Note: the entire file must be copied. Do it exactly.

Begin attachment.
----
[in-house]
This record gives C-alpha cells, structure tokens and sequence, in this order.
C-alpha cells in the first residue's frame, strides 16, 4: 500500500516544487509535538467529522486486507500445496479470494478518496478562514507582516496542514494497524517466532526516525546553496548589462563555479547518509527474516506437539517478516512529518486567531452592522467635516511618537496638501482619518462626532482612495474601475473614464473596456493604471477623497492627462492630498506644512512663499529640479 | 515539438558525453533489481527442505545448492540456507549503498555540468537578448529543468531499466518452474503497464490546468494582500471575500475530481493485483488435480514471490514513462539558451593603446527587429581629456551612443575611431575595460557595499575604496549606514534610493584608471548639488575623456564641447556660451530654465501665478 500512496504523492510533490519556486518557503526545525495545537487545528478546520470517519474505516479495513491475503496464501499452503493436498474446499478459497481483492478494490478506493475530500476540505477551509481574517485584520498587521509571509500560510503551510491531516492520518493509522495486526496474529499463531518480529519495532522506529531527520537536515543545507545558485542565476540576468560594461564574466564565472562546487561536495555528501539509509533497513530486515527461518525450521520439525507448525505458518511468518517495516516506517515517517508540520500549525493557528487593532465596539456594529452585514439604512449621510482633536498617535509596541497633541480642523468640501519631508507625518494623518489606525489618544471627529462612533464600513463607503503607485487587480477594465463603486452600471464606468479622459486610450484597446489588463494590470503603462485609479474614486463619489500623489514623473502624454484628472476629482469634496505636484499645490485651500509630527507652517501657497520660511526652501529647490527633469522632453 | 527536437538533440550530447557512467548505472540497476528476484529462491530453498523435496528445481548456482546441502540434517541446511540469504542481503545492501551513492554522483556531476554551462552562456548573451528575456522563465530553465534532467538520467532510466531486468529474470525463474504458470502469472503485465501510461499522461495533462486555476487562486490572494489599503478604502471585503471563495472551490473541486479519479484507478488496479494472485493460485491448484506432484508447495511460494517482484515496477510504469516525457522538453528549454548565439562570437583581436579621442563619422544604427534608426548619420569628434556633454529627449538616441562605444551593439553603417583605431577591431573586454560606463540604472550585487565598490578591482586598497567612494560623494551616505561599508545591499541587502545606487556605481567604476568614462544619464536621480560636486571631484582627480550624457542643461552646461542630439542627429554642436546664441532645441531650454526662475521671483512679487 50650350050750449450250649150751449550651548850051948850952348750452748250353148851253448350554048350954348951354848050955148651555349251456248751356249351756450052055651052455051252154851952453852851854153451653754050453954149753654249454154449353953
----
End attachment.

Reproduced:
[in-house]
This record gives C-alpha cells, structure tokens and sequence, in this order.
C-alpha cells in the first residue's frame, strides 16, 4: 500500500516544487509535538467529522486486507500445496479470494478518496478562514507582516496542514494497524517466532526516525546553496548589462563555479547518509527474516506437539517478516512529518486567531452592522467635516511618537496638501482619518462626532482612495474601475473614464473596456493604471477623497492627462492630498506644512512663499529640479 | 515539438558525453533489481527442505545448492540456507549503498555540468537578448529543468531499466518452474503497464490546468494582500471575500475530481493485483488435480514471490514513462539558451593603446527587429581629456551612443575611431575595460557595499575604496549606514534610493584608471548639488575623456564641447556660451530654465501665478 500512496504523492510533490519556486518557503526545525495545537487545528478546520470517519474505516479495513491475503496464501499452503493436498474446499478459497481483492478494490478506493475530500476540505477551509481574517485584520498587521509571509500560510503551510491531516492520518493509522495486526496474529499463531518480529519495532522506529531527520537536515543545507545558485542565476540576468560594461564574466564565472562546487561536495555528501539509509533497513530486515527461518525450521520439525507448525505458518511468518517495516516506517515517517508540520500549525493557528487593532465596539456594529452585514439604512449621510482633536498617535509596541497633541480642523468640501519631508507625518494623518489606525489618544471627529462612533464600513463607503503607485487587480477594465463603486452600471464606468479622459486610450484597446489588463494590470503603462485609479474614486463619489500623489514623473502624454484628472476629482469634496505636484499645490485651500509630527507652517501657497520660511526652501529647490527633469522632453 | 527536437538533440550530447557512467548505472540497476528476484529462491530453498523435496528445481548456482546441502540434517541446511540469504542481503545492501551513492554522483556531476554551462552562456548573451528575456522563465530553465534532467538520467532510466531486468529474470525463474504458470502469472503485465501510461499522461495533462486555476487562486490572494489599503478604502471585503471563495472551490473541486479519479484507478488496479494472485493460485491448484506432484508447495511460494517482484515496477510504469516525457522538453528549454548565439562570437583581436579621442563619422544604427534608426548619420569628434556633454529627449538616441562605444551593439553603417583605431577591431573586454560606463540604472550585487565598490578591482586598497567612494560623494551616505561599508545591499541587502545606487556605481567604476568614462544619464536621480560636486571631484582627480550624457542643461552646461542630439542627429554642436546664441532645441531650454526662475521671483512679487 50650350050750449450250649150751449550651548850051948850952348750452748250353148851253448350554048350954348951354848050955148651555349251456248751356249351756450052055651052455051252154851952453852851854153451653754050453954149753654249454154449353953